After trying the original recipe we had found, and then adjusting the recipe through several trials, we found this variation to be our top preference. It is a raw, rather than cooked, salsa, and is just delicious. Himself does the rough-chopping and dicing, while Herself sits at the table and uses the food processor.
|1||cup||diced raw carrots|
|1||med||cucumber, seeded and chopped|
|1||cup||diced bell pepper (preferably red or orange)|
|1||large||onion, sweet, diced|
|2||each||tomatoes, large, juicy deseeded and chopped|
|3||each||garlic tooths, chopped|
|10||sprigs||sprigs parsley (leaves only), up to — 15 sprigs to taste|
|Salt, freshly ground, to taste (Pink Himalayan is best)|
|1||cup||Lime juice (Key Lime juice works really well) (yes, that is one CUP – use more or less to your taste)
|1||cup||Clamato juice (more or less) to taste
|5||drops||Tabasco sauce (more or less) to taste (optional)|
|4||shakes||Cayenne pepper (more or less) to taste|
1. Blend chopped tomatoes, diced onions, chopped garlic, seeded, chopped cucumber, diced carrots and diced bell pepper in a food processor to desired consistency. We like the consistency a little rough, while the original recipe called for using a blender and liquefying the ingredients. Make it however you like it. The food processor Herself likes to use is the smaller one, so each item is processed separately and then all are mixed together in a large bowl.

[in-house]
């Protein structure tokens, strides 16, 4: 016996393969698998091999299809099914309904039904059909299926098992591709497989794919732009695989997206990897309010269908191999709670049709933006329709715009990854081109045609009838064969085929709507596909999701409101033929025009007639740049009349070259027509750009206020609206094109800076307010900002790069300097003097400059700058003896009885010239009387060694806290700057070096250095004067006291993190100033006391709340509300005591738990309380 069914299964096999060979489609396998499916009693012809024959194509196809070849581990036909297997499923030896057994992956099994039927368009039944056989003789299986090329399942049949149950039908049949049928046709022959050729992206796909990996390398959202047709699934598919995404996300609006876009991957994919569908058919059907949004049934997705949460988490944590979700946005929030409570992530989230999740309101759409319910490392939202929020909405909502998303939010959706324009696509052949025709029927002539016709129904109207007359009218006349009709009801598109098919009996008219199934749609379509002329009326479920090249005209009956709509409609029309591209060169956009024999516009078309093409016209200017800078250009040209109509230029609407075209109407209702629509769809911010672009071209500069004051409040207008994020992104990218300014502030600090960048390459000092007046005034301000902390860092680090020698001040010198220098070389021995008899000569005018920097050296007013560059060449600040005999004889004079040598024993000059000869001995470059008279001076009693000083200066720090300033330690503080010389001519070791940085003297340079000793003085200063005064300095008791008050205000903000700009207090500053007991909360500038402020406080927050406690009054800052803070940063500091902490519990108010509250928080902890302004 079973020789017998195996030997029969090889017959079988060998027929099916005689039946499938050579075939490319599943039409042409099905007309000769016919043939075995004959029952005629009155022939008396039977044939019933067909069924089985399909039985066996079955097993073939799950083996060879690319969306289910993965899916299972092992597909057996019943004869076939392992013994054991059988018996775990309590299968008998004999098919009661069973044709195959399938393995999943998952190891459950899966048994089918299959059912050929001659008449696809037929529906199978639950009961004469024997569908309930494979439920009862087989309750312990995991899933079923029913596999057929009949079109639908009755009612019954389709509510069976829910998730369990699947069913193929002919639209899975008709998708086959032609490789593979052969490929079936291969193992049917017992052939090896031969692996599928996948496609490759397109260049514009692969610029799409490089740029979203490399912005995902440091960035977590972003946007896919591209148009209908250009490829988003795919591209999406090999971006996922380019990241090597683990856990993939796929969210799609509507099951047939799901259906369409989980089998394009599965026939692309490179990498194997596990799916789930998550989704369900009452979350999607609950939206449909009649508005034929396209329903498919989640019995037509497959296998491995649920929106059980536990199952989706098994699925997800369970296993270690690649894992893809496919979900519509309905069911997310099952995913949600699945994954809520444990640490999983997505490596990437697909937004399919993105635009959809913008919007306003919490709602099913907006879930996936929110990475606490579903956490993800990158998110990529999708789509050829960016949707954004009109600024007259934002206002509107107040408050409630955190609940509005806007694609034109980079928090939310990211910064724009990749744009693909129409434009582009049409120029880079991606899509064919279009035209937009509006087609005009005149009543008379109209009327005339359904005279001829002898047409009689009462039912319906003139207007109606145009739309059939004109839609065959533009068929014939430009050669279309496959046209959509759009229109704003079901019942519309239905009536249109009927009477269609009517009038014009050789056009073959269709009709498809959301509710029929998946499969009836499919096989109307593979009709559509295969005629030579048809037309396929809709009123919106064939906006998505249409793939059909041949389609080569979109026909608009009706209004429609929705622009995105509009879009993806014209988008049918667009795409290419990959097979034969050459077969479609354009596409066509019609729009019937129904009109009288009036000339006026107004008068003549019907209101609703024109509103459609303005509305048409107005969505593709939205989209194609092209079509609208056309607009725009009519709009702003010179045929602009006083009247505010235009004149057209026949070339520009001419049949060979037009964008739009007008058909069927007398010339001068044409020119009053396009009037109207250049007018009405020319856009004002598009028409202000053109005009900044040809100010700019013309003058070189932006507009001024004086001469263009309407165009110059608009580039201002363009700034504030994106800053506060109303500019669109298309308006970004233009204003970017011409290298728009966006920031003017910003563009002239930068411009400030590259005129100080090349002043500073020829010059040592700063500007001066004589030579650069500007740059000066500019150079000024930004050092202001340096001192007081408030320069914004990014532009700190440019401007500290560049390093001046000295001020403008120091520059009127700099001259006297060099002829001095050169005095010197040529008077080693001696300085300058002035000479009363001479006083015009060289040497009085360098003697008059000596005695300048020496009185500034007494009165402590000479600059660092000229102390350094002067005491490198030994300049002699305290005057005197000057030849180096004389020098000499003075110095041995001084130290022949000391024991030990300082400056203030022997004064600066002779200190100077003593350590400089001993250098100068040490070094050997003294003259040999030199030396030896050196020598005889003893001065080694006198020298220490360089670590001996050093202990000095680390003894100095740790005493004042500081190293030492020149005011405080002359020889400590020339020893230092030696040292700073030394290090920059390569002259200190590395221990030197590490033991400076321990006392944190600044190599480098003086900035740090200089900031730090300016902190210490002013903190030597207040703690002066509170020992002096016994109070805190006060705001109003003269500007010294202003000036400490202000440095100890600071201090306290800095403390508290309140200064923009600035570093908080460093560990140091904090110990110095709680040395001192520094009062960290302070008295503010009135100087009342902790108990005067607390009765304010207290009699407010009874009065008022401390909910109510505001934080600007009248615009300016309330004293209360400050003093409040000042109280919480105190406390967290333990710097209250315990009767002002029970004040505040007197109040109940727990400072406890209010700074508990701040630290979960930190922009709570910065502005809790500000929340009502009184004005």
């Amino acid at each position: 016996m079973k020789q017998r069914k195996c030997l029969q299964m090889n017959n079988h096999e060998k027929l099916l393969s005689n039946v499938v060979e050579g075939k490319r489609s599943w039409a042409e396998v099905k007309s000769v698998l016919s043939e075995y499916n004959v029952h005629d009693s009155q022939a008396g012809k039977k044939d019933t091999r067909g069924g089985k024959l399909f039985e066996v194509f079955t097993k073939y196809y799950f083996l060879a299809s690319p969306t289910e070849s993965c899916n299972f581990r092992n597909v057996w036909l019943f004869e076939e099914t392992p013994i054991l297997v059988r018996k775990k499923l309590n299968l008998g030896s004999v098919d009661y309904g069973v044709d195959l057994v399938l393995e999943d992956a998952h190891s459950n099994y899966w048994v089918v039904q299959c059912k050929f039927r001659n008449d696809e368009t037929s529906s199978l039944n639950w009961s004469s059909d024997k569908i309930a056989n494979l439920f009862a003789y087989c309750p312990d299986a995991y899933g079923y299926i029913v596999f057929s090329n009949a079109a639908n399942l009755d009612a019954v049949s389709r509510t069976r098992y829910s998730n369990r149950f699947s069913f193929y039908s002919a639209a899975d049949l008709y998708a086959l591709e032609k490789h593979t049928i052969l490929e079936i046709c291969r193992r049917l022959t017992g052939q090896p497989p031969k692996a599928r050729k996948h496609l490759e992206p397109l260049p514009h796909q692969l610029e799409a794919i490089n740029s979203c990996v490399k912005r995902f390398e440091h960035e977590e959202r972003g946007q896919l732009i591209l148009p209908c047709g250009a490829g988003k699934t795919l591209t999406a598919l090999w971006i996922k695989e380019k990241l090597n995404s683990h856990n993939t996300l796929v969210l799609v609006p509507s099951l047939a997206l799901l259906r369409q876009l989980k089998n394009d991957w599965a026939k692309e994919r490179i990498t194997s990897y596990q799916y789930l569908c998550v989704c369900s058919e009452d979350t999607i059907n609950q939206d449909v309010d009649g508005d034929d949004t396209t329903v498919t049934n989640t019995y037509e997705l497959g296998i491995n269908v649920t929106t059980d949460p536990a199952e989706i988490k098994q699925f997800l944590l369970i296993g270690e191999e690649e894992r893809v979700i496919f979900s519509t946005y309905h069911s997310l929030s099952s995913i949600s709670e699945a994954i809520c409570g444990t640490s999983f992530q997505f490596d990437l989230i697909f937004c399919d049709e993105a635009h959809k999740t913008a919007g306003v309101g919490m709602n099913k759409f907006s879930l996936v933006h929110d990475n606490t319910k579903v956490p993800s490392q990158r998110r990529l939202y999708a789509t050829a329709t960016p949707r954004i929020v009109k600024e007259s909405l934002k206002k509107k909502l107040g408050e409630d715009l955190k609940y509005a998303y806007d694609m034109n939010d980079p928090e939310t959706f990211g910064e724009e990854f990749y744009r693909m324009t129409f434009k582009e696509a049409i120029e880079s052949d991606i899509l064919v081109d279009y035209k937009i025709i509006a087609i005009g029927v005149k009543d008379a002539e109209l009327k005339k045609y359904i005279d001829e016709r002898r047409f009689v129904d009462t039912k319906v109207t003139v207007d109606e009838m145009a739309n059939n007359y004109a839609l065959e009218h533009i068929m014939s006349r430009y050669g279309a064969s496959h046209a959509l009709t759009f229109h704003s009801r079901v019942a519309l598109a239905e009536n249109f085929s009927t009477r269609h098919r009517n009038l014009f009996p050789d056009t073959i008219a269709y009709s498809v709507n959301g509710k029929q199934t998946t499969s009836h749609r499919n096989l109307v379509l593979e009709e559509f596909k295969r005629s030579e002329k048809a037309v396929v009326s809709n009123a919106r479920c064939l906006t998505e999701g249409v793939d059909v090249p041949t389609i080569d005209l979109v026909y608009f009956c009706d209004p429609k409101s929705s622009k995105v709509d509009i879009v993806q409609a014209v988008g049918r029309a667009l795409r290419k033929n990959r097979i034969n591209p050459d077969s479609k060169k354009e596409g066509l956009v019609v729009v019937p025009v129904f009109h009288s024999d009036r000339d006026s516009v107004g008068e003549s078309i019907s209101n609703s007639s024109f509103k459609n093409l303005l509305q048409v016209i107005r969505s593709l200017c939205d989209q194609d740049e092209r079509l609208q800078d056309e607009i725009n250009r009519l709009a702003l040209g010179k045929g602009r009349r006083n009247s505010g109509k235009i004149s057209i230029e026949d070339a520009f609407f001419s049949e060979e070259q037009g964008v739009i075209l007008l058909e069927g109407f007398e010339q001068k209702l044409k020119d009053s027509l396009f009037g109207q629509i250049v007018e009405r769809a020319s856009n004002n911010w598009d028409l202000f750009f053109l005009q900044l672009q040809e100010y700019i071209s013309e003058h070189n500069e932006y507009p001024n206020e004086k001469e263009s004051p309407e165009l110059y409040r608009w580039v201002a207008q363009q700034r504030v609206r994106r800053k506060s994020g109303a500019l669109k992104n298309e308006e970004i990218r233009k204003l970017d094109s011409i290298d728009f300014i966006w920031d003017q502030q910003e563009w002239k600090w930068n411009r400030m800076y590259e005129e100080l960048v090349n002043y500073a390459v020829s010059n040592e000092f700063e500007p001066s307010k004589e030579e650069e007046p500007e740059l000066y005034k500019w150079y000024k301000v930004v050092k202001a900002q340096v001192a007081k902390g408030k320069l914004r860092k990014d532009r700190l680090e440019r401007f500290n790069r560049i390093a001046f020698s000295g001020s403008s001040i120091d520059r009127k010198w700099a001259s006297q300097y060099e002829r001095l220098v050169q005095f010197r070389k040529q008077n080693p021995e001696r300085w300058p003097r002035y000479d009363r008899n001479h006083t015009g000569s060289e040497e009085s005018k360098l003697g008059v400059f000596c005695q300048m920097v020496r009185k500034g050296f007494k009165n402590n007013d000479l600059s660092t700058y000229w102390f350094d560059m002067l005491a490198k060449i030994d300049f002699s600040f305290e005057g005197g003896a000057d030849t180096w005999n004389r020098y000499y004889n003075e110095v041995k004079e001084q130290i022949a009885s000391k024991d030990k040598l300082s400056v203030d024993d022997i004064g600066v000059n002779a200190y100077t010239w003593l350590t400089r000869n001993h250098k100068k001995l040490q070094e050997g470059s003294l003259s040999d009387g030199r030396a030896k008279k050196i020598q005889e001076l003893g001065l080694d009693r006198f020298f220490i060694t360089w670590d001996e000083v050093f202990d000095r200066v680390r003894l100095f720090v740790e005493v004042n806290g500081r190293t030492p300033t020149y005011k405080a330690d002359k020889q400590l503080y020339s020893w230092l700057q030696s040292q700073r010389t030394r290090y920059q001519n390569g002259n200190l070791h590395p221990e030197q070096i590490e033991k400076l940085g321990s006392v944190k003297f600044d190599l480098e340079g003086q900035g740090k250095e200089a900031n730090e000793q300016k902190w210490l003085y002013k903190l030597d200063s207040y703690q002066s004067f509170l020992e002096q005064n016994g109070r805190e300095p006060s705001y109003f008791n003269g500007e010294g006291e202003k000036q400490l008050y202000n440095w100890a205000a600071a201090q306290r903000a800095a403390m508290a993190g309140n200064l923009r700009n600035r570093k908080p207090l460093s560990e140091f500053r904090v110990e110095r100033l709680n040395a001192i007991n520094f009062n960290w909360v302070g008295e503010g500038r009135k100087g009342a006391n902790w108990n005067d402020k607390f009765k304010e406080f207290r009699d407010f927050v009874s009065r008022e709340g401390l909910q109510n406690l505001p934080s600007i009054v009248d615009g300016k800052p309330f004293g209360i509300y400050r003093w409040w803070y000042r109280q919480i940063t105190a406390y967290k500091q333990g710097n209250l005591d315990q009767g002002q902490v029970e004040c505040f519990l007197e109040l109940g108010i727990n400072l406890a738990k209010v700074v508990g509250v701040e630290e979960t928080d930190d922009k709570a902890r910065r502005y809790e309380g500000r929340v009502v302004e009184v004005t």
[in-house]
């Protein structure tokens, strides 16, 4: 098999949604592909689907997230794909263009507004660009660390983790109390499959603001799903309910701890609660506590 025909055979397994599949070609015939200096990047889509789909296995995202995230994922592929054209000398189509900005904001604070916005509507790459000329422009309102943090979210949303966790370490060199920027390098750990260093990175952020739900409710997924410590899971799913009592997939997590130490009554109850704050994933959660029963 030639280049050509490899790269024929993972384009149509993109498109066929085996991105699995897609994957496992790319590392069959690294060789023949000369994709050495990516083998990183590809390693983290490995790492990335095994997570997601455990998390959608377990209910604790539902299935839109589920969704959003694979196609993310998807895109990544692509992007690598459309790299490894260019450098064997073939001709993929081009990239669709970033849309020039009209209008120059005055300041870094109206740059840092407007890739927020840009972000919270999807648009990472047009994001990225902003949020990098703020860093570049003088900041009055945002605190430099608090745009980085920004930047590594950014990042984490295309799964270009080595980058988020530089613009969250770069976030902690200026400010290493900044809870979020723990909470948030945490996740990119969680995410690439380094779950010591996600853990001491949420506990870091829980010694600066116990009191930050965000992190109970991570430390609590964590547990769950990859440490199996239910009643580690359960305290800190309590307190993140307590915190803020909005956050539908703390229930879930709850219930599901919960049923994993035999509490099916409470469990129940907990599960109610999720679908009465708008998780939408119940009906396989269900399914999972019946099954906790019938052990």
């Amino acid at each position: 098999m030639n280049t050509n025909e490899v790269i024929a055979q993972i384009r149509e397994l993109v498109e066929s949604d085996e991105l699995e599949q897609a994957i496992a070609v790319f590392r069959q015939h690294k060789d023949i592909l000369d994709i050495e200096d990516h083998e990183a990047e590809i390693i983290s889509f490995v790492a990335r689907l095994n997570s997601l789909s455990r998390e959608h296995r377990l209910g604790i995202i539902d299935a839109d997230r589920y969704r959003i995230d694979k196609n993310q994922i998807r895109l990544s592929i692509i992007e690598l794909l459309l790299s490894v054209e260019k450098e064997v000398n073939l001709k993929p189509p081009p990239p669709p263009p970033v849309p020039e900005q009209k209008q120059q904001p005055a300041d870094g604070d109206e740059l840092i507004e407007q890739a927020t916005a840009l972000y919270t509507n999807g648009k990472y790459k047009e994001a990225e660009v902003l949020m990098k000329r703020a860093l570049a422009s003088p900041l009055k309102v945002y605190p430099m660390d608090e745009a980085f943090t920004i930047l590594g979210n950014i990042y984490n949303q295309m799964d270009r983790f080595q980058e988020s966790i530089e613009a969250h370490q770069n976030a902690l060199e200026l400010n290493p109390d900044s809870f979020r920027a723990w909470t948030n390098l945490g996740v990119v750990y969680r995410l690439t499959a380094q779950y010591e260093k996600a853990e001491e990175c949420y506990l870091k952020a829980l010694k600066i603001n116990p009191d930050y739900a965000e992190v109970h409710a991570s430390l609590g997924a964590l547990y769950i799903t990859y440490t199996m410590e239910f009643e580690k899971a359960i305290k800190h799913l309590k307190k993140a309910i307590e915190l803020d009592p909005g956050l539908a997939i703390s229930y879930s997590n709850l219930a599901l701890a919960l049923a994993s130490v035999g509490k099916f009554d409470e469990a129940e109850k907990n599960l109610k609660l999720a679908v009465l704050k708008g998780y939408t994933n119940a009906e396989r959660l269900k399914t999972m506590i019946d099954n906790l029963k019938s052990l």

2. Mix well in a large bowl.
3. Add lime (or Key Lime) juice, Clamato juice, salt, Cayenne pepper, and Tabasco sauce. Use less Lime juice and Clamato juice if you prefer a dryer salsa.
4. Check seasoning and adjust. (Keep in mind that chips will be salty.)
5. Serving suggestions: serve with corn chips as an appetizer, or as a side with grilled chicken or a grilled, mild fish (like tilapia), or with grilled salmon.
Cooking Tip: Do not use Italian tomatoes, too dry.
Author Note: The original Ecuadorian Salsa recipe called for no additional liquids other than a few tsp of lime juice. The original recipe also called for smaller amounts, with all ingredients to be blended to a smooth consistency. It is a much drier salsa. It also does not call for cucumber – but we really like the flavor it imparts.
Second Author Note: The nice thing about “folk” recipes is that every family makes them a little differently, so if you want to make yours differently from this, feel free!
Third Author Note: If you prefer cilantro, use that instead of parsley – we just don’t much like cilantro. Sometimes we substitute fresh basil from the herb garden Herself works on. Nice change of taste.